Research of misophonia is in the very early stages. Therefore, misophonia sufferers and their loved ones are without definitive answers to many essential questions about the underlying mechanisms of the disorder, and possible treatment. However, the small amount of research on misophonia provides evidence that misophonic sounds bring about changes in the autonomic nervous system. Like the accelerator pedal in a car, misophonic trigger sounds quickly rev up the engine of our flight/fight system. One reason for this may be that when an individual with misophonia is exposed to certain sounds, their brain misinterprets these sounds as being dangerous, harmful or toxic. As a result, within milliseconds and without conscious thought, the sympathetic nervous system is thrown into high arousal. In other words, in response to trigger sounds, the body is readied for “fight/flight,” as hormonal and physiological changes take place. While this neurological and physiological response is meant to protect the body from harm, in misophonia it leads to a cascade of negative emotional, cognitive and behavioral responses. The amygdala is a part of the brain that is involved in mediating the flight/flight response.
Research at the LeDoux Lab at NYU has addressed this reactivity in the amygdala in a rodent sample. In this study, rodents were taught to associate a repetitive sound with an unpleasant stimulus. Although all the animals were exposed to the exact same stimuli, their reactions to the repetitive unpleasant sound was very different. Depending on the intensity of the reactions, they were separated into three groups: (1) typical responders, (2) under responsive, and (3) over responsive. The last group of animals demonstrated the strongest autonomic nervous system reaction in association with the repetitive auditory stimuli. By presenting the sound multiple times, researchers attempted to extinguish its unpleasant value . Results showed that the over responsive rodents (those who showed higher responses after the initial presentation of the sound together with the unpleasant stimulus) did not extinguish the physiological response (fight/flight) induced by the sound, while this response was lost in the other two groups. This suggests that the animals showing extreme reactions could not “un-learn” the association they had stored in memory. Similar to the over-responsive rodents, misophonic individuals show strong reactivity to auditory stimuli. Since the brain works in a similar way in rodents and in humans, it is possible that misophonics are resistant to extinguishing the emotional responses induced by their triggering sounds.
In the LeDoux lab, scientists have also studied a phenomenon often referred to in people as relapse prevention. Relapse is a significant problem in terms of many behavior therapies that attempt to either extinguish a particular response to particular stimuli, and/or make new and more positive associations between stimuli and nervous system responding. Interested in disorders such as Anxiety and Post Traumatic Stress Disorder (PTSD), scientists in the LeDoux lab sought ways to re-associate aversive stimuli and high autonomic nervous system arousal in rodent samples, but without relapse.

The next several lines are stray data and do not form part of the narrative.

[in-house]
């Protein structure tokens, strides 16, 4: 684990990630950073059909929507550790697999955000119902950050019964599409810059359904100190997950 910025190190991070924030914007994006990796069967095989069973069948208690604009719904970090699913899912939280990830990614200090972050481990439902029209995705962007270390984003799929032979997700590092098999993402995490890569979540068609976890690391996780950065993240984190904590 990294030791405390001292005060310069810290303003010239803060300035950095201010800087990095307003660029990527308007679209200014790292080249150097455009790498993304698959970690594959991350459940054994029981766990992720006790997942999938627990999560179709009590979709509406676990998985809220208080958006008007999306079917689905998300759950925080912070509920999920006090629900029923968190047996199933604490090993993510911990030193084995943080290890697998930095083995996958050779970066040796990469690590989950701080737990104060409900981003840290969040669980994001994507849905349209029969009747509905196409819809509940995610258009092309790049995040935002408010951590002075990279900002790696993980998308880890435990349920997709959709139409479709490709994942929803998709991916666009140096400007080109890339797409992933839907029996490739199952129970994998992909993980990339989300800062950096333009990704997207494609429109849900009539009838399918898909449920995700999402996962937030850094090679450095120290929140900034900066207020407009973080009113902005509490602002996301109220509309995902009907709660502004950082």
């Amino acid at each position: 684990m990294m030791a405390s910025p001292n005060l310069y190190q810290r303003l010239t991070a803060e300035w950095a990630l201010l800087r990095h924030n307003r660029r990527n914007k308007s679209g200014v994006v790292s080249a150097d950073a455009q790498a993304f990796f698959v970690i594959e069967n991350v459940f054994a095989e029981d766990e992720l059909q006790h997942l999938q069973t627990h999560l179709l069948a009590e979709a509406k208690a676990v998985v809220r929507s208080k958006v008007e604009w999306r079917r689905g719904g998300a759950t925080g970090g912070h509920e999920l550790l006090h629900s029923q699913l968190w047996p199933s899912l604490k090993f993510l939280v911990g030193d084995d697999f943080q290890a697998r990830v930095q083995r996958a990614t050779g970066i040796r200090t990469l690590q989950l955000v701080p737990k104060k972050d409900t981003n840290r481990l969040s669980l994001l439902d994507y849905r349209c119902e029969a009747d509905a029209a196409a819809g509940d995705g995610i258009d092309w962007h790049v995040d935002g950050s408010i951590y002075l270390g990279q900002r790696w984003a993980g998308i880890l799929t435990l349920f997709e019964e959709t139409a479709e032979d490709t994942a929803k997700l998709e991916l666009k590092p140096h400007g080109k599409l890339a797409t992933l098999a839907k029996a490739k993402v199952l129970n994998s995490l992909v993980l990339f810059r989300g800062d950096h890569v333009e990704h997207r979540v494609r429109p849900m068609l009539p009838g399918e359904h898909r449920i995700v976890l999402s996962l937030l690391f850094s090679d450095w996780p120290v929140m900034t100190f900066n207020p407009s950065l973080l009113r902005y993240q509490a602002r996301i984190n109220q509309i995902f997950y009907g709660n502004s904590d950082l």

Through a process called memory reconsolidation, scientists at the LeDoux Lab achieved this in rodents, and we propose to translate this into human research, specific to misophonia.
Memory is consolidated when it is moved from our short-term memory into our long-term memory. Once the memory is encoded it is referred to as a memory trace (or engram). However, contrary to what we may think, recalling memory (or activating a memory trace) is not like watching a recording that replays consistently every time we watch it. Instead, each time we retrieve a memory it alters slightly, as it re-consolidates. In other words, previously consolidated memories are retrieved and then consolidated again. Research on memory reconsolidation has demonstrated that the association between a particular stimuli and high autonomic nervous system arousal can be changed when memory is unstable (at the time of re-consolidation). The result is that while the memory itself is retained, the association between the particular harmful stimulus and the high autonomic arousal is diminished. Using variations of memory reconsolidation based interventions, other researchers have used this for phobias and PTSD.
For misophonia sufferers, this approach may result in the development of new associations between trigger sounds and reduced fight/flight activation in the autonomic nervous system. In order to translate this research into those with misophonia, we propose to conduct a clinical trial at Duke University, in consultation with the LeDoux Lab.
The IMRN Recently published a research literature review that was published in Frontiers in Neuroscience. Read the study here. Dr. Zachary Rosenthal of this paper will be included in the memory reconsolidation trials at Duke University.
 A memory trace is a way to theoretically describe the physical representation of a memory in the brainWant To Support This Program? Donate Now.